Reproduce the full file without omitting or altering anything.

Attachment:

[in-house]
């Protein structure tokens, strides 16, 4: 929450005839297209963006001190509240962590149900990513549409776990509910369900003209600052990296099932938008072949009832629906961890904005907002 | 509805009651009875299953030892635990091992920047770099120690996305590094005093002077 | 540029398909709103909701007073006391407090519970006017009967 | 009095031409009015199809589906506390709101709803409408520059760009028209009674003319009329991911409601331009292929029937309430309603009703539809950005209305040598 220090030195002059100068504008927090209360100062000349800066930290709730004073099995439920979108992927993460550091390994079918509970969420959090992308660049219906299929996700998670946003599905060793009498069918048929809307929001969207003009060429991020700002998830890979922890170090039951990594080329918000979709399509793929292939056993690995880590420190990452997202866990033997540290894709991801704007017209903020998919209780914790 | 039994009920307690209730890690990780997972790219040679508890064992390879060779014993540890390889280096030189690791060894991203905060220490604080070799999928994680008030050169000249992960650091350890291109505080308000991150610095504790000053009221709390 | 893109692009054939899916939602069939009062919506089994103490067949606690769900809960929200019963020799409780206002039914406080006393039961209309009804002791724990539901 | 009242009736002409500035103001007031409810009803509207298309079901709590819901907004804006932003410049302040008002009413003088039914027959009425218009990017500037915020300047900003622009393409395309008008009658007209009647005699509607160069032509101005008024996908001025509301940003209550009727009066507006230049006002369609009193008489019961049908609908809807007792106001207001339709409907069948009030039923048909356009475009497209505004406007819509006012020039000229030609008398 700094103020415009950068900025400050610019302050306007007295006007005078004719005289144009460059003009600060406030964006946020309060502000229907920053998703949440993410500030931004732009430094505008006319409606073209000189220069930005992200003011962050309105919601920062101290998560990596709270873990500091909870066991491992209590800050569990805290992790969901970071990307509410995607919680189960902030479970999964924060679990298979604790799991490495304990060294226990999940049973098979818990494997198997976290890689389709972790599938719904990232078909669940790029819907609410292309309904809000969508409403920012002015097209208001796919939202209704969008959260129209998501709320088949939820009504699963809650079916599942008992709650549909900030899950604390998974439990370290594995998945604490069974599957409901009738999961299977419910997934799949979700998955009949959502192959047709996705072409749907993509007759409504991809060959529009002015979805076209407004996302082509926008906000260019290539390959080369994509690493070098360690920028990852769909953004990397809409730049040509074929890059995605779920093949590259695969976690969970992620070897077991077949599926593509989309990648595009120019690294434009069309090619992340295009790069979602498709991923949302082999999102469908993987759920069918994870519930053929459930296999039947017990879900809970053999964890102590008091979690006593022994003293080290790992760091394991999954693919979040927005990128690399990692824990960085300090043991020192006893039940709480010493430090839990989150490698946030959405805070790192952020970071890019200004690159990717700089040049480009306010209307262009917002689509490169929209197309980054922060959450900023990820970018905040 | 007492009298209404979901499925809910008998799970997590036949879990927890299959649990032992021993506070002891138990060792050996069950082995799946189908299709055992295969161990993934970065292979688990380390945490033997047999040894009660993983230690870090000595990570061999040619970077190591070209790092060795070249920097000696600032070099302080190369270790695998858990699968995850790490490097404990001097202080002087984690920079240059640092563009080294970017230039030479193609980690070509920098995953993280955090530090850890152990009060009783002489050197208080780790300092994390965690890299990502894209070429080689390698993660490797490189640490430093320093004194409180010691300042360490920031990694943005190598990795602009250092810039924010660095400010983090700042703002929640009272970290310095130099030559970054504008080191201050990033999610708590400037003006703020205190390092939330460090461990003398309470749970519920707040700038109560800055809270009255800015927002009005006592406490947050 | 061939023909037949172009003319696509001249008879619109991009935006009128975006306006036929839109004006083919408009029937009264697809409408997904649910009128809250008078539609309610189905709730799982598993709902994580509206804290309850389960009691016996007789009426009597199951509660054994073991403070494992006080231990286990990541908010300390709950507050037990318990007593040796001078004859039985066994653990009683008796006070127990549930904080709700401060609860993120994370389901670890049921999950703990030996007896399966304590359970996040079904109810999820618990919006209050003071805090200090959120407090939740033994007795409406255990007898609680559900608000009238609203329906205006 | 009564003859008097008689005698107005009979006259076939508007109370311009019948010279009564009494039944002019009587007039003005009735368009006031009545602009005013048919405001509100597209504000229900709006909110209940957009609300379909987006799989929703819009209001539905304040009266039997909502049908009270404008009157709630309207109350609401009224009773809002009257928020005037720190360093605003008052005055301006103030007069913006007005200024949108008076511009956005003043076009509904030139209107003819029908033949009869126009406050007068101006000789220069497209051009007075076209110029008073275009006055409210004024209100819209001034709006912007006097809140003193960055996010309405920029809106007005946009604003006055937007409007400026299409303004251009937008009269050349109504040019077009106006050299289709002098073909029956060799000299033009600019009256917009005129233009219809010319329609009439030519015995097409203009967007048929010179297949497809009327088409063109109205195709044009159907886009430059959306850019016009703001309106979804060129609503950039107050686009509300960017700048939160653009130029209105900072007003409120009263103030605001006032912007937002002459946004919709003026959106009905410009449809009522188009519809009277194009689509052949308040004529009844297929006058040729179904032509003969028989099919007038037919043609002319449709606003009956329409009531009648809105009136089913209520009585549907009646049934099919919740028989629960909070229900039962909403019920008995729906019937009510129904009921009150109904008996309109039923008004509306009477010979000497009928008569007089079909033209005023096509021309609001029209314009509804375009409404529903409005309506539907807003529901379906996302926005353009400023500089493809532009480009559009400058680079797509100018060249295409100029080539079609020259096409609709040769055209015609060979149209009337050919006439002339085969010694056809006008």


[in-house]
């Protein structure tokens, strides 16, 4: 929450005839297209963006001190509240962590149900990513549409776990509910369900003209600052990296099932938008072949009832629906961890904005907002 | 509805009651009875299953030892635990091992920047770099120690996305590094005093002077 | 540029398909709103909701007073006391407090519970006017009967 | 009095031409009015199809589906506390709101709803409408520059760009028209009674003319009329991911409601331009292929029937309430309603009703539809950005209305040598 220090030195002059100068504008927090209360100062000349800066930290709730004073099995439920979108992927993460550091390994079918509970969420959090992308660049219906299929996700998670946003599905060793009498069918048929809307929001969207003009060429991020700002998830890979922890170090039951990594080329918000979709399509793929292939056993690995880590420190990452997202866990033997540290894709991801704007017209903020998919209780914790 | 039994009920307690209730890690990780997972790219040679508890064992390879060779014993540890390889280096030189690791060894991203905060220490604080070799999928994680008030050169000249992960650091350890291109505080308000991150610095504790000053009221709390 | 893109692009054939899916939602069939009062919506089994103490067949606690769900809960929200019963020799409780206002039914406080006393039961209309009804002791724990539901 | 009242009736002409500035103001007031409810009803509207298309079901709590819901907004804006932003410049302040008002009413003088039914027959009425218009990017500037915020300047900003622009393409395309008008009658007209009647005699509607160069032509101005008024996908001025509301940003209550009727009066507006230049006002369609009193008489019961049908609908809807007792106001207001339709409907069948009030039923048909356009475009497209505004406007819509006012020039000229030609008398 700094103020415009950068900025400050610019302050306007007295006007005078004719005289144009460059003009600060406030964006946020309060502000229907920053998703949440993410500030931004732009430094505008006319409606073209000189220069930005992200003011962050309105919601920062101290998560990596709270873990500091909870066991491992209590800050569990805290992790969901970071990307509410995607919680189960902030479970999964924060679990298979604790799991490495304990060294226990999940049973098979818990494997198997976290890689389709972790599938719904990232078909669940790029819907609410292309309904809000969508409403920012002015097209208001796919939202209704969008959260129209998501709320088949939820009504699963809650079916599942008992709650549909900030899950604390998974439990370290594995998945604490069974599957409901009738999961299977419910997934799949979700998955009949959502192959047709996705072409749907993509007759409504991809060959529009002015979805076209407004996302082509926008906000260019290539390959080369994509690493070098360690920028990852769909953004990397809409730049040509074929890059995605779920093949590259695969976690969970992620070897077991077949599926593509989309990648595009120019690294434009069309090619992340295009790069979602498709991923949302082999999102469908993987759920069918994870519930053929459930296999039947017990879900809970053999964890102590008091979690006593022994003293080290790992760091394991999954693919979040927005990128690399990692824990960085300090043991020192006893039940709480010493430090839990989150490698946030959405805070790192952020970071890019200004690159990717700089040049480009306010209307262009917002689509490169929209197309980054922060959450900023990820970018905040 | 007492009298209404979901499925809910008998799970997590036949879990927890299959649990032992021993506070002891138990060792050996069950082995799946189908299709055992295969161990993934970065292979688990380390945490033997047999040894009660993983230690870090000595990570061999040619970077190591070209790092060795070249920097000696600032070099302080190369270790695998858990699968995850790490490097404990001097202080002087984690920079240059640092563009080294970017230039030479193609980690070509920098995953993280955090530090850890152990009060009783002489050197208080780790300092994390965690890299990502894209070429080689390698993660490797490189640490430093320093004194409180010691300042360490920031990694943005190598990795602009250092810039924010660095400010983090700042703002929640009272970290310095130099030559970054504008080191201050990033999610708590400037003006703020205190390092939330460090461990003398309470749970519920707040700038109560800055809270009255800015927002009005006592406490947050 | 061939023909037949172009003319696509001249008879619109991009935006009128975006306006036929839109004006083919408009029937009264697809409408997904649910009128809250008078539609309610189905709730799982598993709902994580509206804290309850389960009691016996007789009426009597199951509660054994073991403070494992006080231990286990990541908010300390709950507050037990318990007593040796001078004859039985066994653990009683008796006070127990549930904080709700401060609860993120994370389901670890049921999950703990030996007896399966304590359970996040079904109810999820618990919006209050003071805090200090959120407090939740033994007795409406255990007898609680559900608000009238609203329906205006 | 009564003859008097008689005698107005009979006259076939508007109370311009019948010279009564009494039944002019009587007039003005009735368009006031009545602009005013048919405001509100597209504000229900709006909110209940957009609300379909987006799989929703819009209001539905304040009266039997909502049908009270404008009157709630309207109350609401009224009773809002009257928020005037720190360093605003008052005055301006103030007069913006007005200024949108008076511009956005003043076009509904030139209107003819029908033949009869126009406050007068101006000789220069497209051009007075076209110029008073275009006055409210004024209100819209001034709006912007006097809140003193960055996010309405920029809106007005946009604003006055937007409007400026299409303004251009937008009269050349109504040019077009106006050299289709002098073909029956060799000299033009600019009256917009005129233009219809010319329609009439030519015995097409203009967007048929010179297949497809009327088409063109109205195709044009159907886009430059959306850019016009703001309106979804060129609503950039107050686009509300960017700048939160653009130029209105900072007003409120009263103030605001006032912007937002002459946004919709003026959106009905410009449809009522188009519809009277194009689509052949308040004529009844297929006058040729179904032509003969028989099919007038037919043609002319449709606003009956329409009531009648809105009136089913209520009585549907009646049934099919919740028989629960909070229900039962909403019920008995729906019937009510129904009921009150109904008996309109039923008004509306009477010979000497009928008569007089079909033209005023096509021309609001029209314009509804375009409404529903409005309506539907807003529901379906996302926005353009400023500089493809532009480009559009400058680079797509100018060249295409100029080539079609020259096409609709040769055209015609060979149209009337050919006439002339085969010694056809006008």